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Apple explains how to fix macOS High Sierra file sharing after security update breaks feature

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Though today's macOS High Sierra security update patched a critical root user bug, it introduced a problem that prevents Mac users from authenticating or connecting to file shares on their Mac.

Briefly outlined in a document posted to Apple's Support pages, the issue appears to impact only a portion of macOS High Sierra users who downloaded and installed today's security update.

The number of people affected by the file sharing bug is unknown, but it seems a system library error is to blame for failed authentications. Impacted users took to social media to report the problem, which is quickly solved with a minor Terminal procedure.

As noted by Apple in its Support Document, users experiencing file sharing issues need to do the following:

1. Open the Terminal app, which is in the Utilities folder of your Applications folder.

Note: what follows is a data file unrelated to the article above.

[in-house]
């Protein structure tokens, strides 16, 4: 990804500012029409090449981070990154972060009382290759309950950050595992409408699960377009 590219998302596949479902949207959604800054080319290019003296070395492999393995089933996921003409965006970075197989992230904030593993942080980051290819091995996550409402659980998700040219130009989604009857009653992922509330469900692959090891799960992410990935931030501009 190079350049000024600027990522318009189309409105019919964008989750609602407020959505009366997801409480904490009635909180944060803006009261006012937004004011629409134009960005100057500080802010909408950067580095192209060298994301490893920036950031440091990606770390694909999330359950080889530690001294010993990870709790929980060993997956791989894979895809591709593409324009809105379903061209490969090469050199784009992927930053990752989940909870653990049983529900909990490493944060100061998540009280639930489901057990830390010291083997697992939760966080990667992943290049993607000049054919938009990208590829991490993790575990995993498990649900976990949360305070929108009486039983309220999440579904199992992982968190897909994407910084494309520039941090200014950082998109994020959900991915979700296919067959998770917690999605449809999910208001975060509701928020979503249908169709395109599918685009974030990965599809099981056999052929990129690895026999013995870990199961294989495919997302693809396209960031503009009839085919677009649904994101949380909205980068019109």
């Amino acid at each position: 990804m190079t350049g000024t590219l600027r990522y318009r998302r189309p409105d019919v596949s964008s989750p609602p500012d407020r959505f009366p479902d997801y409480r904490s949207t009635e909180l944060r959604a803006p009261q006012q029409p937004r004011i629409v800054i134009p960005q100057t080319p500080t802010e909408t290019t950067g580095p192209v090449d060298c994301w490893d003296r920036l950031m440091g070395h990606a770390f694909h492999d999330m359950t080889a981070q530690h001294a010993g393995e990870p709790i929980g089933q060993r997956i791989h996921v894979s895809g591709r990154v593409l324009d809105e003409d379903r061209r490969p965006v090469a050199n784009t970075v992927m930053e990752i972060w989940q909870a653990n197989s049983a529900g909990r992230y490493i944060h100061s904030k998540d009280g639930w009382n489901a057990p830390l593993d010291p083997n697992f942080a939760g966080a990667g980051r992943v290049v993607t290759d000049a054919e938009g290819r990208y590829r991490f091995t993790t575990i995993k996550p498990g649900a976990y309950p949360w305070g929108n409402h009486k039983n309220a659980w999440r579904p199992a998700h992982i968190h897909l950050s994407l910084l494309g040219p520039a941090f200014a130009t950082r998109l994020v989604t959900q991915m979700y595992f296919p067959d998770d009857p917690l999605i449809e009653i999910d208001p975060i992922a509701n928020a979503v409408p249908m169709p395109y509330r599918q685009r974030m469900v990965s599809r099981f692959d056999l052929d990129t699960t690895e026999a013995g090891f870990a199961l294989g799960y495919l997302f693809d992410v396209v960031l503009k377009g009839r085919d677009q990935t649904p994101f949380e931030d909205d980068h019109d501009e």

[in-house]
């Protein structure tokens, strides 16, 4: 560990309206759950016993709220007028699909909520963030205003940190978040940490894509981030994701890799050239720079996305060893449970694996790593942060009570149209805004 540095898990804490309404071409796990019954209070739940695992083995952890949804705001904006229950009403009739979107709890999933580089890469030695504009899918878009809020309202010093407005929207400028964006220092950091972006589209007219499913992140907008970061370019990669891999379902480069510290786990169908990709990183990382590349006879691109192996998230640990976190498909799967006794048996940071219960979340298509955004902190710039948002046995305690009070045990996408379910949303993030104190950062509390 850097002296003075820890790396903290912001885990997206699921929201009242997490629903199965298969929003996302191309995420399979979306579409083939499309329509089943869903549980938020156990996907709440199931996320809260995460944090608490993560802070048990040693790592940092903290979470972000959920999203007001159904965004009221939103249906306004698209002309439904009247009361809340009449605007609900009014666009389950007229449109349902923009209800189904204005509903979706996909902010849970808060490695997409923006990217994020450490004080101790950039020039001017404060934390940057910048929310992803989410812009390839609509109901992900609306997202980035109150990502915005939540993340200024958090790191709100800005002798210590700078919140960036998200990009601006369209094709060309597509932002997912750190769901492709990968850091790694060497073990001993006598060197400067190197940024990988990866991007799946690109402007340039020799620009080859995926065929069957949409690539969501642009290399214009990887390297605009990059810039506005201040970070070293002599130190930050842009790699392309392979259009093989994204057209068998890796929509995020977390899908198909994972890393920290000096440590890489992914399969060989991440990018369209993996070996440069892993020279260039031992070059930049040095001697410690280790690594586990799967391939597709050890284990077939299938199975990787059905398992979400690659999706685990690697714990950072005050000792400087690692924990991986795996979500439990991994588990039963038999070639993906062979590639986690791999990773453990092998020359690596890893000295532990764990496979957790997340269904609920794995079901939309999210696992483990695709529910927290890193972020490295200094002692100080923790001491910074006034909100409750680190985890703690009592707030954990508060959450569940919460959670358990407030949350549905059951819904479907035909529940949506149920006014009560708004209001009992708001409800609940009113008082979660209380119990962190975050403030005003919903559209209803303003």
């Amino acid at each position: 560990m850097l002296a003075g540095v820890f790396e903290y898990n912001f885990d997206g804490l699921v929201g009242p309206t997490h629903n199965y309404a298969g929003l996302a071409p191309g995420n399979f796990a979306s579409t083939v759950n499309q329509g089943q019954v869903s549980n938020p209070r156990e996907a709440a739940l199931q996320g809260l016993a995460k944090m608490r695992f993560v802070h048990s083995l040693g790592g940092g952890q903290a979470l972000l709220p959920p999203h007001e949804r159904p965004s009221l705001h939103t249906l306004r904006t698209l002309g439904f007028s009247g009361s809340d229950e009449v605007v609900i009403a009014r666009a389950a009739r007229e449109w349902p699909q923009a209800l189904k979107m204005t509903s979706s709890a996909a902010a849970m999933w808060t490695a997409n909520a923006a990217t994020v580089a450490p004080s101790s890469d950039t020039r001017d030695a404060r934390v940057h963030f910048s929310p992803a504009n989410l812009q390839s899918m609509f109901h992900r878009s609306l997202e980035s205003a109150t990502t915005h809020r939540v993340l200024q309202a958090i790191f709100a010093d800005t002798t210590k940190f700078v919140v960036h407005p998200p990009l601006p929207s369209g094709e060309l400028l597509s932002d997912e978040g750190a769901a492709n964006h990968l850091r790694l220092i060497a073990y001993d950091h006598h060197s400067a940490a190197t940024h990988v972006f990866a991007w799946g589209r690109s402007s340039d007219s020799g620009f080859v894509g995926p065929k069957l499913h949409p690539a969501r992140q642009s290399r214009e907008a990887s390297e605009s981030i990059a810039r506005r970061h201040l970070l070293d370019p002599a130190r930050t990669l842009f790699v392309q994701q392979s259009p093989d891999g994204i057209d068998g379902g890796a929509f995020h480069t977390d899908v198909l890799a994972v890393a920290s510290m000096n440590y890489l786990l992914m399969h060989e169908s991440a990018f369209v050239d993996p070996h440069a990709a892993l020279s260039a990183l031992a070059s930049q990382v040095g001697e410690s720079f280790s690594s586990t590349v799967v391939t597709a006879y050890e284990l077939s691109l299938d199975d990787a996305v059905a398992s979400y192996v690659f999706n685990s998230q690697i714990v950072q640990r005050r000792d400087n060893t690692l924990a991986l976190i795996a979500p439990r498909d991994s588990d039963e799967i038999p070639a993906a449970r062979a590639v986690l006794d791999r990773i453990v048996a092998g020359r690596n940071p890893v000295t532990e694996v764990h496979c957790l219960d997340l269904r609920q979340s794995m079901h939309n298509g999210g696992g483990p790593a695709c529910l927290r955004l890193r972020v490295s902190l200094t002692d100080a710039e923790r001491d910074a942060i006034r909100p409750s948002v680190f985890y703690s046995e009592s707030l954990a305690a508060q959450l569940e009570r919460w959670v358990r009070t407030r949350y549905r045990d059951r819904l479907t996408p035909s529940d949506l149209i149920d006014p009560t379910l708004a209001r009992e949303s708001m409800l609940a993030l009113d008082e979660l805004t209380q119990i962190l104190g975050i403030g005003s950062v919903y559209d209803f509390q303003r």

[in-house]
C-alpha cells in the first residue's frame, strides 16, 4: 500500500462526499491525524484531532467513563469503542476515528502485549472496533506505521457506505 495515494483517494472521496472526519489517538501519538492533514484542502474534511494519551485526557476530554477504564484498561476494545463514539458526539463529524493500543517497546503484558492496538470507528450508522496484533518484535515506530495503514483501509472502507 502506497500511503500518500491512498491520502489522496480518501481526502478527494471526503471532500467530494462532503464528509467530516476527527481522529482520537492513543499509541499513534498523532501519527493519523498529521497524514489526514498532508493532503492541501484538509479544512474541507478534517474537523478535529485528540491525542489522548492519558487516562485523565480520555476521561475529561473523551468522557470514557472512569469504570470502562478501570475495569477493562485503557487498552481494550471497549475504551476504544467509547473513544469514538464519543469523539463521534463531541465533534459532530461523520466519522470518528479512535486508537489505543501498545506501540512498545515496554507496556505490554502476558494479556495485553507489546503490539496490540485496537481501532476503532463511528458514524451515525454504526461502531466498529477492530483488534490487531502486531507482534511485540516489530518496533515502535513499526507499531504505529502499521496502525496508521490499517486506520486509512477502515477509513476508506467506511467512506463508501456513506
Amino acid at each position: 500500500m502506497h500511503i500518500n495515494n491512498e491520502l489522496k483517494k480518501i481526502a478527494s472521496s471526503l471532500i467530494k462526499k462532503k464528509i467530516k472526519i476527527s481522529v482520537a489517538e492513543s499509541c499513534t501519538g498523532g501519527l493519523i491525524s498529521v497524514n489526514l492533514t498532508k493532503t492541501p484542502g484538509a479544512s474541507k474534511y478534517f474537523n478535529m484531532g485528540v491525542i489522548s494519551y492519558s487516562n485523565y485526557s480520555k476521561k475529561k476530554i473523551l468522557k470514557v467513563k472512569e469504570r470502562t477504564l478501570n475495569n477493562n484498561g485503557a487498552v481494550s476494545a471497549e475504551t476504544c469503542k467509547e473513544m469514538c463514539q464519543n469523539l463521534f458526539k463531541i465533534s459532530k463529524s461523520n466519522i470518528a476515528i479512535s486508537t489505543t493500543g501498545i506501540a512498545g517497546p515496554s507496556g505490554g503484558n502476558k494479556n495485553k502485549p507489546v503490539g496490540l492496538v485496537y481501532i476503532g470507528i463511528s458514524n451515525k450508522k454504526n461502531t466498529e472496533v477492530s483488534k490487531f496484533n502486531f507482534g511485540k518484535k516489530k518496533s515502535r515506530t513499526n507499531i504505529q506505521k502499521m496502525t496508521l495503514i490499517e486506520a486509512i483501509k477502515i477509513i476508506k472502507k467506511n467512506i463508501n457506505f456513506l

2. Type sudo /usr/libexec/configureLocalKDC and press Return.

3. Enter your administrator password and press Return.

4. Quit the Terminal app.

That Apple introduced a second issue with its fix for the recently discovered root access bug is unfortunate, but the remedy is a small price to pay to ensure that your Mac is secure.

On Tuesday, researchers went public with a macOS High Sierra flaw that allows anyone to log in as a Mac's "root" System Administrator without requiring a password. Using the same method, nefarious users can also bypass the macOS lock screen and, in some cases, gain root access to a Mac remotely if certain screen sharing, remote access or VNC sessions are enabled.

Apple promised a fix just hours after the security hole hit media outlets. The company delivered the patch early today as Security Update 2017-001, which was made available through the Mac App Store.